Results 1 to 2 of 2

Math Help - Injective

  1. #1
    Aug 2009


    Let \subseteq \mathbb{R}^2" alt="f \subseteq \mathbb{R}^2" /> \to \mathbb{R}^2. Show that if the determinant of the Jacobian Matrix of f is not equal to zero at (x_o,y_o)\in D, then f is injective in some neighborhood of (x_o,y_o).
    Follow Math Help Forum on Facebook and Google+

  2. #2
    MHF Contributor

    Apr 2005
    First, the Jacobian is continuous in (x, y) (you may need to show that) so if it is not 0 at (x_0, y_0) it is not 0 in some neighborhood of that point. Now use the "mean value theorem". If f(x_1, y_1)= f(x_2, y_2) then f(x_1, y_1)- f(x_2, y_2)= J(x, y)\begin{bmatrix}x \\ y\end{bmatrix}= 0 for some point (x, y) on the line between (x_1, y_1) and (x_2, y_2)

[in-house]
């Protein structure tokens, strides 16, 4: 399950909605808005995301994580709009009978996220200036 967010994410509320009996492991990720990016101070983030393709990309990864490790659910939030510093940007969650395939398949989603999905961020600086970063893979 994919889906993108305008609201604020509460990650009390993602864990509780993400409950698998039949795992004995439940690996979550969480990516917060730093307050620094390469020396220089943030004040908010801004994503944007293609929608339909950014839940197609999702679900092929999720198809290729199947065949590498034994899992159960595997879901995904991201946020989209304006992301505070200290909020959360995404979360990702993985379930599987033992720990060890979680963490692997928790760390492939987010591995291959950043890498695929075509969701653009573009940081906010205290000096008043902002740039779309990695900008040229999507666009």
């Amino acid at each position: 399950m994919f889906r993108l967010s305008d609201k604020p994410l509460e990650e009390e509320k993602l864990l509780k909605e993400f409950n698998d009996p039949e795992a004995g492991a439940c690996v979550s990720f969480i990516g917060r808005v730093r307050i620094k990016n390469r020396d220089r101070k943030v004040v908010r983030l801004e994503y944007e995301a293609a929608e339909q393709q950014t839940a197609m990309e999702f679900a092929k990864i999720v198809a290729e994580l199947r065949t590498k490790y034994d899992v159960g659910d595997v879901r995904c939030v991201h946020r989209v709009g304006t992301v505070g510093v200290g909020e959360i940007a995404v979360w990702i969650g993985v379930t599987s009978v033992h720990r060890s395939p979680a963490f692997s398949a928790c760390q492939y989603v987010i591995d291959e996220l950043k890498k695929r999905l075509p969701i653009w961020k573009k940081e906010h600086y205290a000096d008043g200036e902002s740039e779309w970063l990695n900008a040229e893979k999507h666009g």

Follow Math Help Forum on Facebook and Google+

Similar Math Help Forum Discussions

  1. f: [0,1]-->]0,1[, f injective
    Posted in the Calculus Forum
    Replies: 5
    Last Post: October 1st 2010, 09:08 AM
  2. If gof is injective, then f is injective
    Posted in the Differential Geometry Forum
    Replies: 4
    Last Post: October 17th 2009, 11:10 PM
  3. B & AB injective but A not injective
    Posted in the Advanced Algebra Forum
    Replies: 1
    Last Post: September 24th 2009, 10:33 PM
  4. g(f(x) is injective, is f injective?
    Posted in the Discrete Math Forum
    Replies: 11
    Last Post: November 9th 2008, 07:23 PM
  5. Injective
    Posted in the Calculus Forum
    Replies: 2
    Last Post: November 23rd 2006, 11:09 AM

Search Tags

/mathhelpforum @mathhelpforum